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I noticed while tinkering with a multivariate regression model there was a small but noticeable multicollinearity effect, as measured by variance inflation factors, within the categories of a categorical variable (after excluding the reference category, of course).

For example, say we have a dataset with continuous variable y and one nominal categorical variable x which has k possible mutually exclusive values. We code those $k$ possible values as 0/1 dummy variables $x_1, x_2,\dots ,x_k$. Then we run a regression model $y = b_0 + b_1x_1 + b_2x_2 + \dots + b_{k-1}x_{k-1}$. The VIF scores for the $k-1$ dummy variables turn out to be non-zero. In fact, as the number of categories increases, the VIFs increase. Centering the dummy variables doesn't appear to change the VIFs.

The intuitive explanation seems to be that the mutually exclusive condition of the categories within the categorical variable causes this slight multicollinearity. Is this a trivial finding or is it an issue to consider when building regression models with categorical variables?

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I cannot reproduce exactly this phenomenon, but I can demonstrate that VIF does not necessarily increase as the number of categories increases.

The intuition is simple: categorical variables can be made orthogonal by suitable experimental designs. Therefore, there should in general be no relationship between numbers of categories and multicollinearity.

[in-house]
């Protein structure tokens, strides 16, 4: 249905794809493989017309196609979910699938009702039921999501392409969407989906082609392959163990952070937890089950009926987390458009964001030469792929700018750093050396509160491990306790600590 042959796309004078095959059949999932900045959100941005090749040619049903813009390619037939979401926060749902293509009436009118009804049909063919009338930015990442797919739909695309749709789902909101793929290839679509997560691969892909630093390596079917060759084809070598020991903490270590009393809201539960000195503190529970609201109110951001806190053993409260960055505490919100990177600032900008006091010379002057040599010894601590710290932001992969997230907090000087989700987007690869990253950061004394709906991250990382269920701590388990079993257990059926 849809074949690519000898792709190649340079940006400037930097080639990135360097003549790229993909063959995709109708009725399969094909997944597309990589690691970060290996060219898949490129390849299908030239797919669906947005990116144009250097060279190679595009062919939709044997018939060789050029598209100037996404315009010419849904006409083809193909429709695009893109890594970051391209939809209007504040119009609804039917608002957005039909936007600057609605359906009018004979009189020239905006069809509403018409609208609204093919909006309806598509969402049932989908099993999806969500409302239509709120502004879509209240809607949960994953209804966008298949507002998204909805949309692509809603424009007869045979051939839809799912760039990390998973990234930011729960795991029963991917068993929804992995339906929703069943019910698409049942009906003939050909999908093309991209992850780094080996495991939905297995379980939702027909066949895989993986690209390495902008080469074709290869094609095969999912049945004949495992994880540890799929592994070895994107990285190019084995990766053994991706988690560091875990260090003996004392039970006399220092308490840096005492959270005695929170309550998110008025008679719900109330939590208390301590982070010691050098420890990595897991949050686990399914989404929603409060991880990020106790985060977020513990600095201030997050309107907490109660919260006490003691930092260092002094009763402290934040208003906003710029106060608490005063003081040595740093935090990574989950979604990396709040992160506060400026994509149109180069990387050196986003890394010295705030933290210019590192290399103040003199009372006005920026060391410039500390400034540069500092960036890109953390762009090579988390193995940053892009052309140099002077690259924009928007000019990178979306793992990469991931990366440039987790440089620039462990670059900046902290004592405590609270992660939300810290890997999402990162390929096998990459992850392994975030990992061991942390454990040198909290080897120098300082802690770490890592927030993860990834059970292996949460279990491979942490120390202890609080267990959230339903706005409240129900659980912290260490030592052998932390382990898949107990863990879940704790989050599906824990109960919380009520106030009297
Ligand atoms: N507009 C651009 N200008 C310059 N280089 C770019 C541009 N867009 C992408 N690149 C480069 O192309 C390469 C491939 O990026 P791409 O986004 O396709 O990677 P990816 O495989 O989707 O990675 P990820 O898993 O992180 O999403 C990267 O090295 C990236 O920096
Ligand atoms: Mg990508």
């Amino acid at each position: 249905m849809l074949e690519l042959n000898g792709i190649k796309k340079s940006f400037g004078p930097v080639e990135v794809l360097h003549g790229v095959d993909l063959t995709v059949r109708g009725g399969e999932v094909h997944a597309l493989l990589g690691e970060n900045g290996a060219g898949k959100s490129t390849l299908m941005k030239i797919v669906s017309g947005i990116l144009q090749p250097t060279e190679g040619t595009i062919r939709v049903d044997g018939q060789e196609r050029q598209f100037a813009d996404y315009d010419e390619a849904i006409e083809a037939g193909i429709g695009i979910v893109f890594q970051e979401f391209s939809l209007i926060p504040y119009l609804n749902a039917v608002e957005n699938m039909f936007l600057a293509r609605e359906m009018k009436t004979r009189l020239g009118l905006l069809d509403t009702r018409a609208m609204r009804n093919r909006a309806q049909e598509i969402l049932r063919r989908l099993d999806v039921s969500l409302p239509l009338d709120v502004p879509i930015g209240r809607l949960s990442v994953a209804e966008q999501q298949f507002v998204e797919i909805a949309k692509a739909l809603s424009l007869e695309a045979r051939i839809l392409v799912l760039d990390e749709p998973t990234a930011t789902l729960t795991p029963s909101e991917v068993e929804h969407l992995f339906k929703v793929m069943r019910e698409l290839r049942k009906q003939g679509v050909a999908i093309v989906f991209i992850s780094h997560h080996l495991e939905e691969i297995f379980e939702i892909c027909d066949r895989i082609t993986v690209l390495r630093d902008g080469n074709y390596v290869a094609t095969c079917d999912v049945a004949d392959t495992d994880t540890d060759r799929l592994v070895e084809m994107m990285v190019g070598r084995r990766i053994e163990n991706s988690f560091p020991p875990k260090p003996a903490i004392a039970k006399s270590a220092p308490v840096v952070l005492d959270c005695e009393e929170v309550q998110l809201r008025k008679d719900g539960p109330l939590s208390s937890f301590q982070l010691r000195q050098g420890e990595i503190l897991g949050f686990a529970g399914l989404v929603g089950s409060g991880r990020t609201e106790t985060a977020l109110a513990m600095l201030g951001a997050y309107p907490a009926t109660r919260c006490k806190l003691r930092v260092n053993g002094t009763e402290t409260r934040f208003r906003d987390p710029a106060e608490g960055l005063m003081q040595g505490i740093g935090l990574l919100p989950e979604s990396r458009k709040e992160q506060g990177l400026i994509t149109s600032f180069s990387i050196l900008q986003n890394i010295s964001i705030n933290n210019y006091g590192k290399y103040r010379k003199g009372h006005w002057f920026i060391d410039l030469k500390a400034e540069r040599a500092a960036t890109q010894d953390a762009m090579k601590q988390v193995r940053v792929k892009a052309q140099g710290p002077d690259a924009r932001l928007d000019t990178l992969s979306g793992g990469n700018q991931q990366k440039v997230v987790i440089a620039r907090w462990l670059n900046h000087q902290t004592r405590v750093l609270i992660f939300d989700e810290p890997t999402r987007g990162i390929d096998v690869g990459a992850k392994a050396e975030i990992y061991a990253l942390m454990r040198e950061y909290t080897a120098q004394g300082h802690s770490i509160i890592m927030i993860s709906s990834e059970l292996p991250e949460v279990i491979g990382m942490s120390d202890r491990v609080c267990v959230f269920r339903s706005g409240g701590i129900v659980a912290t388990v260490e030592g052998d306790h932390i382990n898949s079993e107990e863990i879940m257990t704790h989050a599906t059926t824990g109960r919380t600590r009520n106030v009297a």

Here is an R function to create categorical datasets with specifiable numbers of categories (for two independent variables) and specifiable amount of replication for each category. It represents a balanced study in which every combination of category is observed an equal number of times, $n$:

trial <- function(n, k1=2, k2=2) {
  df <- expand.grid(1:k1, 1:k2)
  df <- do.call(rbind, lapply(1:n, function(i) df))
  df$y <- rnorm(k1*k2*n)
  fit <- lm(y ~ Var1+Var2, data=df)
  vif(fit)
}

Applying it, I find the VIFs are always at their lowest possible values, $1$, reflecting the balancing (which translates to orthogonal columns in the design matrix). Some examples:

sapply(1:5, trial) # Two binary categories, 1-5 replicates per combination
sapply(1:5, function(i) trial(i, 10, 3)) # 30 categories, 1-5 replicates

This suggests the multicollinearity may be growing due to a growing imbalance in the design. To test this, insert the line

  df <- subset(df, subset=(y < 0))

before the fit line in trial. This removes half the data at random. Re-running

sapply(1:5, function(i) trial(i, 10, 3))

shows that the VIFs are no longer equal to $1$ (but they remain close to it, randomly). They still do not increase with more categories: sapply(1:5, function(i) trial(i, 10, 10)) produces comparable values.

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You have the constraint that you can see is inherent in multinomial distributions, namely that one and only one of the $x_i$s will be 1 and all the rest will be 0. So you have the linear constraint $\sum x_i =1$. That means say $x_1 =1 - \sum x_i$ where the sum is taken over $i \neq 1$. This is the collinearity effect that you are noticing. There is nothing unusual or disturbing about it.

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  • $\begingroup$ I do not understand what multinomial distributions have to do with this situation. Could you explain? $\endgroup$ – whuber Aug 31 '12 at 23:05

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